All systems go as Peaty seeks Olympic defence in Frog King’s back yard
When asked to name the people he looks up to in swimming, Adam Peaty is quick to single out Kosuke Kitajima – the “Frog King” who is the only man to have won the 100m breaststroke at successive Olympic Games.
Not only did the Japanese claim the 100m titles at the Olympic Games Athens 2004 and four years later in Beijing, he also won the 200m at both Games, and remains the only man ever to have swept to the breaststroke double double.
Peaty will move on to Kitajima’s shoulder if he repeats his success over 100m at Tokyo 2020, four years after swimming to gold on his Olympic debut in Rio de Janeiro. The 24-year-old is unbeaten in senior waters over 100m since winning at the 2014 Commonwealth Games in Glasgow, leaving the competition trailing in his wake.
Peaty plans assault on his titles at World Championships
In July, Peaty will compete at the World Championships in Gwangju, South Korea, where he will attempt to claim a third successive 50m/100m double.
Almost exactly a year to the day later, the swimming competition will start in Kitajima’s hometown of Tokyo, where Peaty will be four years older and more experienced than in Rio, as well as the defending champion. His goals between now and July 2020 are simple.
“I think just defending my titles, as simple as that,” he said. “Attacking my titles. Obviously push on my PBs/world records as well, and enjoy it too. It is a very different approach but nothing I can’t handle, I don’t think. We’ll see: not to get too caught up in all the limelight.”
Ominously for his rivals, he adds: “I am going to be looking to go faster than I have ever gone before in the next 18 months, so how do I mentally do that? I have pretty much clocked on on that: give yourself enough mental rest and then you go for it. And that is exactly what I did in the winter – I gave myself a mental rest and here I am, ready to take on the world.”
Peaty thrives on expectation to triumph on Olympic debut in Rio
When Peaty made his Olympic debut at Rio 2016, he had dominated the pool for two years, rewriting the record books en route to world, European and Commonwealth titles in the 50m and 100m breaststroke.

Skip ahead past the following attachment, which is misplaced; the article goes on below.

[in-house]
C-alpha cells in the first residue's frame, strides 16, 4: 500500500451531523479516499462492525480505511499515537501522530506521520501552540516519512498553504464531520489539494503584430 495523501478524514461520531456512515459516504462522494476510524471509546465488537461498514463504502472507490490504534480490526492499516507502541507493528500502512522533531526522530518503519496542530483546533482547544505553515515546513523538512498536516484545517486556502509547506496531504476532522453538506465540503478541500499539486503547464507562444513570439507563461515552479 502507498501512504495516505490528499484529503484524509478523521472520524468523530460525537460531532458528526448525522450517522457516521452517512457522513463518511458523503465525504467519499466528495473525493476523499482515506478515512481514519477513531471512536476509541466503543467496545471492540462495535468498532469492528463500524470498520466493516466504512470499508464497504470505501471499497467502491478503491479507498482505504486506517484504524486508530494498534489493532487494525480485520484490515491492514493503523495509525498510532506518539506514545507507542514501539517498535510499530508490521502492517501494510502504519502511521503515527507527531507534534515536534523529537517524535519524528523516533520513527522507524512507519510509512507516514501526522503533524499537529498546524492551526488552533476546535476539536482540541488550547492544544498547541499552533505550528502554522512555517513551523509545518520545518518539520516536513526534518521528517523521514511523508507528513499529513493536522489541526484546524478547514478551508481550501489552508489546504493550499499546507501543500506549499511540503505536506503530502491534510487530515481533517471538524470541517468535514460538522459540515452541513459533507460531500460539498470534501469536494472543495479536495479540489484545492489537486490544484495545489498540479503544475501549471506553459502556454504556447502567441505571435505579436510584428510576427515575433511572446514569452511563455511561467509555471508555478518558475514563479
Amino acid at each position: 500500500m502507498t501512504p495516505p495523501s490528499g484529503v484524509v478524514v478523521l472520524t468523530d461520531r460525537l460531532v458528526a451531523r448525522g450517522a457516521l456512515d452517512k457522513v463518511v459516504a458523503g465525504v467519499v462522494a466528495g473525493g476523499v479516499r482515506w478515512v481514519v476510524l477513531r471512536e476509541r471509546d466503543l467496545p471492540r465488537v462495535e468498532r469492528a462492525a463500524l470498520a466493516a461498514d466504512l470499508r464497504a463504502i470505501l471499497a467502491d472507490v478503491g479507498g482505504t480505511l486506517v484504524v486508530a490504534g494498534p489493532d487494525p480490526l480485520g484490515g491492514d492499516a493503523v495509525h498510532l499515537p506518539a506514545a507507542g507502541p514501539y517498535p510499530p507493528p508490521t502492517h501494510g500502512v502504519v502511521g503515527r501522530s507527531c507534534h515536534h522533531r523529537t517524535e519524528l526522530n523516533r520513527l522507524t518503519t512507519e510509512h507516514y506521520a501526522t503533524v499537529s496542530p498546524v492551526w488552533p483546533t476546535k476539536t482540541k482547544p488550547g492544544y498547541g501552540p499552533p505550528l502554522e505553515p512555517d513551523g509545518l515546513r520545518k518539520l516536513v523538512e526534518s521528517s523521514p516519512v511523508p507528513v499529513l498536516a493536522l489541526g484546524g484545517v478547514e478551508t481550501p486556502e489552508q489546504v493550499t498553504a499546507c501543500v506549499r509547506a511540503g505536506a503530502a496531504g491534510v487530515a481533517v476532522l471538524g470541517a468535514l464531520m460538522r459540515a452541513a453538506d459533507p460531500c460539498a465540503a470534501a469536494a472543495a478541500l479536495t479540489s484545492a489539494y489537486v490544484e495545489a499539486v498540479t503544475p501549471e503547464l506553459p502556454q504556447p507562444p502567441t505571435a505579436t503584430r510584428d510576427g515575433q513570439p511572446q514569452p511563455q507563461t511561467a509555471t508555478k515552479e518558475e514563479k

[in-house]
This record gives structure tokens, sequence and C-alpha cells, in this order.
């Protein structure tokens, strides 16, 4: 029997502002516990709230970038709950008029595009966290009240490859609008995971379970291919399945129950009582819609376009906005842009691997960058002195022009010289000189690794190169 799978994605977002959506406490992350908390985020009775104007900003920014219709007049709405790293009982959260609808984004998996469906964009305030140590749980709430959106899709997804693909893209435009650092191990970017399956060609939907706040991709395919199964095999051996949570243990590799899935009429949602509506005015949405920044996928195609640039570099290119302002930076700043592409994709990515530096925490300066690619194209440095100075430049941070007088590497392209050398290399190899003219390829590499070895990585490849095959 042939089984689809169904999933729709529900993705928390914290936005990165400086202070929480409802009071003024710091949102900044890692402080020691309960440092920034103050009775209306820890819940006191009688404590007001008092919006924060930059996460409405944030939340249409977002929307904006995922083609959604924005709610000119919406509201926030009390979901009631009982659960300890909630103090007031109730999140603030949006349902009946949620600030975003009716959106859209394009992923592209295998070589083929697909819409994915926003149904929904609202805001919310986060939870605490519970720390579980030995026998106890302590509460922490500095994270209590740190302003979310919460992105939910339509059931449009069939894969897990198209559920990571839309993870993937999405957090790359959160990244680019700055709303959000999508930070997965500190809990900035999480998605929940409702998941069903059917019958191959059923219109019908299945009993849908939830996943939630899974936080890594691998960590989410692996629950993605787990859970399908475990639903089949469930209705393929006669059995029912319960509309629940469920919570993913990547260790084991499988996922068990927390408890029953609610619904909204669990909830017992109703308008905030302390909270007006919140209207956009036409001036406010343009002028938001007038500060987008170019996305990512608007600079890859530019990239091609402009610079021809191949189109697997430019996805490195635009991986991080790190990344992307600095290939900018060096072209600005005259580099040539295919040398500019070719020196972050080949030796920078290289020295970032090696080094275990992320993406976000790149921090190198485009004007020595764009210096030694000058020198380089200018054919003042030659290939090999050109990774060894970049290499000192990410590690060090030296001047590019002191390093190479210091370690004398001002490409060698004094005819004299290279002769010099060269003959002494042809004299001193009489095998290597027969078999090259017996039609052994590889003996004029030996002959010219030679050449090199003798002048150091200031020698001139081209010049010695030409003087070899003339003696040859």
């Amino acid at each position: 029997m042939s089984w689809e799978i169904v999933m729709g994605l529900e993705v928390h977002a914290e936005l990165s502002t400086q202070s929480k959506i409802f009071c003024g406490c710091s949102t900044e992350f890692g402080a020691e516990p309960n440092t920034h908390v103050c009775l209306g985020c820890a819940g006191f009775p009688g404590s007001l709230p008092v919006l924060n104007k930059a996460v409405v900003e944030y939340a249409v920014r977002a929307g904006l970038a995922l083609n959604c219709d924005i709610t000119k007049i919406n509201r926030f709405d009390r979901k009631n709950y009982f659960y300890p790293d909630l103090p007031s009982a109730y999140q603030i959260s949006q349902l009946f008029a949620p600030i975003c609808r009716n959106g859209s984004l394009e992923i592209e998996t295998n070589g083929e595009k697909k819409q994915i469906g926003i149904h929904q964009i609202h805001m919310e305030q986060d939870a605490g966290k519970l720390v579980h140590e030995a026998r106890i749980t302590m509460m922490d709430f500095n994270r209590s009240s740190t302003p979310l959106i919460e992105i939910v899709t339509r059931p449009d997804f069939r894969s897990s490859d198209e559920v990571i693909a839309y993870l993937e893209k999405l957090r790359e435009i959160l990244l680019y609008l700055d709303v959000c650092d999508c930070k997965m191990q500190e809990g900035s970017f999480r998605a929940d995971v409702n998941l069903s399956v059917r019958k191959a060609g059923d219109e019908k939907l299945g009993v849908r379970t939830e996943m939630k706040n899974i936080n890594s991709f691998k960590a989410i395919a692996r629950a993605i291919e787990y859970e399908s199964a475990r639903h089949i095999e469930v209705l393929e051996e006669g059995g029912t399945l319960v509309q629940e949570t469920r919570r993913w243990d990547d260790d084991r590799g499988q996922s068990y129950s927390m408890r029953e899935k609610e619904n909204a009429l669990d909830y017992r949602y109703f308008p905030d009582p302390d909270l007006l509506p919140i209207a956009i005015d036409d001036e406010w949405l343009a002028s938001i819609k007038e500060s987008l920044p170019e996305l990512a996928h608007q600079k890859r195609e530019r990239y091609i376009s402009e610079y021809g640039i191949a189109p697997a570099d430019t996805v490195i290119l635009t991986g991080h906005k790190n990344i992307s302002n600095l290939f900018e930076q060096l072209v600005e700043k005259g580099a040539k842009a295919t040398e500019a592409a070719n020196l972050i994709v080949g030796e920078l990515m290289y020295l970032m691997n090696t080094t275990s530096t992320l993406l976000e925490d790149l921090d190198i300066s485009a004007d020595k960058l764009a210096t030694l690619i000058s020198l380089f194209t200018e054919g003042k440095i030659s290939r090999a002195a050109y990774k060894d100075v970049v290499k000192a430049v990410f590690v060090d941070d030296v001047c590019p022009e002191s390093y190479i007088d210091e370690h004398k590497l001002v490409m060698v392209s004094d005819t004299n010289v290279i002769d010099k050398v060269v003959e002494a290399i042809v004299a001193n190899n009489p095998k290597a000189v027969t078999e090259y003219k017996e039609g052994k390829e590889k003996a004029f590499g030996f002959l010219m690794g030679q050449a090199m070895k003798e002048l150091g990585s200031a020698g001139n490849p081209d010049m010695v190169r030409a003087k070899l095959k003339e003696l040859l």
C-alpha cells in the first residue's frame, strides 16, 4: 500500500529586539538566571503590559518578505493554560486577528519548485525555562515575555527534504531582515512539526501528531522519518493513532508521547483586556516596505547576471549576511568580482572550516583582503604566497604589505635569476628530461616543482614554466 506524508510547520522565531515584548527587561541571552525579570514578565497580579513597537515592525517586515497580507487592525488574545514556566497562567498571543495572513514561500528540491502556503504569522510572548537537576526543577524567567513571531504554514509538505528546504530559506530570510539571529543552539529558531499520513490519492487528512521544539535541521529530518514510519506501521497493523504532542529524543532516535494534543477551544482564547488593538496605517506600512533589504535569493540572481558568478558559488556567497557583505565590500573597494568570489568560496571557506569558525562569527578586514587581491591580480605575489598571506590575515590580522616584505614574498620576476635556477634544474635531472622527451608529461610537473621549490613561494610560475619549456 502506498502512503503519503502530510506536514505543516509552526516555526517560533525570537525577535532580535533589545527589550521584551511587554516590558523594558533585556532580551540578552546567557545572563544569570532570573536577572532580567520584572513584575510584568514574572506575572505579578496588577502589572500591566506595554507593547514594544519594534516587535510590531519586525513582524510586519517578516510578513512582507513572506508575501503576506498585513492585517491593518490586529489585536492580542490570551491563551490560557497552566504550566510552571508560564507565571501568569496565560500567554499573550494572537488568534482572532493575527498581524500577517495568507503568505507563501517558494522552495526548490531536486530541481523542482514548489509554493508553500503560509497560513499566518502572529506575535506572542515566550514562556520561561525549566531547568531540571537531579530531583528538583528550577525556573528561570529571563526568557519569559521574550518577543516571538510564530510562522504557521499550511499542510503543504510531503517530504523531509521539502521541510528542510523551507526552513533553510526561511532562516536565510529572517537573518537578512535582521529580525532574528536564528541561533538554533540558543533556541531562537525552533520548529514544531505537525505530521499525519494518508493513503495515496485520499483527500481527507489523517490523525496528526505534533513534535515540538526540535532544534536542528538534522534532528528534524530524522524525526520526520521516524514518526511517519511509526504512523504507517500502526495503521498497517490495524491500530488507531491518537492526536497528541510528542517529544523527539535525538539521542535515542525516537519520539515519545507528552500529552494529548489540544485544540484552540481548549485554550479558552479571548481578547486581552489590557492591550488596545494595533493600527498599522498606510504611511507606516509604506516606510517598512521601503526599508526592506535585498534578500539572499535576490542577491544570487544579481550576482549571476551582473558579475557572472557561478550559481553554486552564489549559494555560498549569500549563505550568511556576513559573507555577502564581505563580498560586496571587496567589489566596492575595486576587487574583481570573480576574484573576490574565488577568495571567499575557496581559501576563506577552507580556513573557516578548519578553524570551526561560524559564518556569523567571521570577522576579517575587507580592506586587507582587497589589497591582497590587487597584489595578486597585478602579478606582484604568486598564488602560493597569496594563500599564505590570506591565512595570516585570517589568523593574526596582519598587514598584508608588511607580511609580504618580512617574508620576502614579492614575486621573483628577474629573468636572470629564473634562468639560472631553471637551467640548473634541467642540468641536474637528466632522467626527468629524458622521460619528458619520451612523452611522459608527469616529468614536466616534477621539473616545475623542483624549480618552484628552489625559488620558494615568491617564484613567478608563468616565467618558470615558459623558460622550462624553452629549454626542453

The then-21-year-old was hot favourite for gold, but while some find the weight of expectation too heavy a burden, Peaty embraced the big occasion at the Olympic Aquatics Stadium.
He lowered his own world mark in the 100m heats before swimming even faster in the final to win in a new world record time of 57.13, ahead of defending champion Cameron van der Burgh of South Africa, and the United States’ Cody Miller. It was the first gold in the pool for a British man since Adrian Moorhouse won the same event at the Olympic Games Seoul 1988.
Peaty returned to swim the breaststroke leg for Great Britain’s 4x100m medley relay quartet in the fastest split in history at 56.69, prompting open-mouthed amazement from 23-time Olympic champion Michael Phelps, as the Britons claimed silver behind the United States.
Since then Peaty, coached by two-time Olympian Mel Marshall since he was 14, has won two world, four European and one Commonwealth titles, as well as lowering his 50m and 100m world records.
Casting his mind back to August 2016, Peaty replays the race in his mind with the thrill of Olympic gold just as keen more than two-and-a-half years later.
He says: “I don’t remember the first 50 because I was so high on adrenaline, and I came back on the last 50 and I knew. I was like - yes this is what I do, this is for my country, all those people watching back home. I’m going and I’m going now! It gives me a lot of adrenaline just thinking about it.”